The secret of these megaconcerts' success is a variety of talent with mass appeal to different genres across many countries. Live Aid, simulcast from London's Wembley Stadium and Philadelphia's John F. Kennedy Stadium, catapulted some of today's biggest talents into living rooms and hearts around the globe. Madonna used it as her global coming out party, stealing the show from megastars like Ozzy Osborne and Black Sabbath, Run DMC, Ashford & Simpson, David Bowie, Mick Jagger, WHAM!, Sade and Freddie Mercury.
Twenty-two years later, Al Gore teamed up with Live Earth founder Kevin Wall to put this double team of music and a mission to the test, this time to save our planet by engaging a mass group of people to take action against global warming and climate crisis.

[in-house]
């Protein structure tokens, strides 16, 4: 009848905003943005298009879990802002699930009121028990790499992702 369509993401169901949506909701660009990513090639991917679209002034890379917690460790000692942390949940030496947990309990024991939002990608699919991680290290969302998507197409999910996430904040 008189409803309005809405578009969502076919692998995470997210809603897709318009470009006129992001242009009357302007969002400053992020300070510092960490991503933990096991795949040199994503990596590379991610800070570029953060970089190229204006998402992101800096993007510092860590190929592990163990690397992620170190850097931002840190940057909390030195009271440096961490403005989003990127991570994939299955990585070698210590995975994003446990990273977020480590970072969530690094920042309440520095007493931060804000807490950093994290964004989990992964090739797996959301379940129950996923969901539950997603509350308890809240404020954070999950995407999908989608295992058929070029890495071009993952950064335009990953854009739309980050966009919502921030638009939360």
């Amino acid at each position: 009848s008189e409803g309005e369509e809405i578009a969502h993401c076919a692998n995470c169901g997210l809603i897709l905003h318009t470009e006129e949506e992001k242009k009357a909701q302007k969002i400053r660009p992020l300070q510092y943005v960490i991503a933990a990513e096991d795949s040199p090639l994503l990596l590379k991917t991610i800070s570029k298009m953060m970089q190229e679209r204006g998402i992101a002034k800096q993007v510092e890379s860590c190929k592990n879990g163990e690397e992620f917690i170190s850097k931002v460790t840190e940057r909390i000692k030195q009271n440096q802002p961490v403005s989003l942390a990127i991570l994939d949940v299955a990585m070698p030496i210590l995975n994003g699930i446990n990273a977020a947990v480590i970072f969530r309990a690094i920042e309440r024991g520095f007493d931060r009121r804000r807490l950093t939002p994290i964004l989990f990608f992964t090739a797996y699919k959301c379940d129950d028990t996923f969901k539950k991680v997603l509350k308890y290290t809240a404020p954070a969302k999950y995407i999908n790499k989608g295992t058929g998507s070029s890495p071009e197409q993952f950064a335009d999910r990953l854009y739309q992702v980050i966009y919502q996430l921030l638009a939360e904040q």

The event was broadcast to over 2 billion people worldwide with live shows from New York, London, Hamburg, Sydney, Tokyo, Shanghai, Rio and Johannesburg. Over 150 world-renowned acts -- Madonna, Kelly Clarkson, Black Eyed Peas, Kanye West and Shakira among them -- performed over 24 hours across seven countries.
Mass concerts are an example of what can be accomplished with equal doses of cooperation talent, and a lot of money. After Hurricane Katrina, the tsunami in Thailand and the attacks of 9/11 we pulled together and once again let music lead us to a better day.
As Michael Jackson and Quincy Jones so eloquently wrote in the for Africa's "We are the World":
We are the world, we are the children. We are the ones who make a brighter day, so let's start giving. There's a choice we're making, we're saving our own lives. It's true we'll make a better day, just you and me.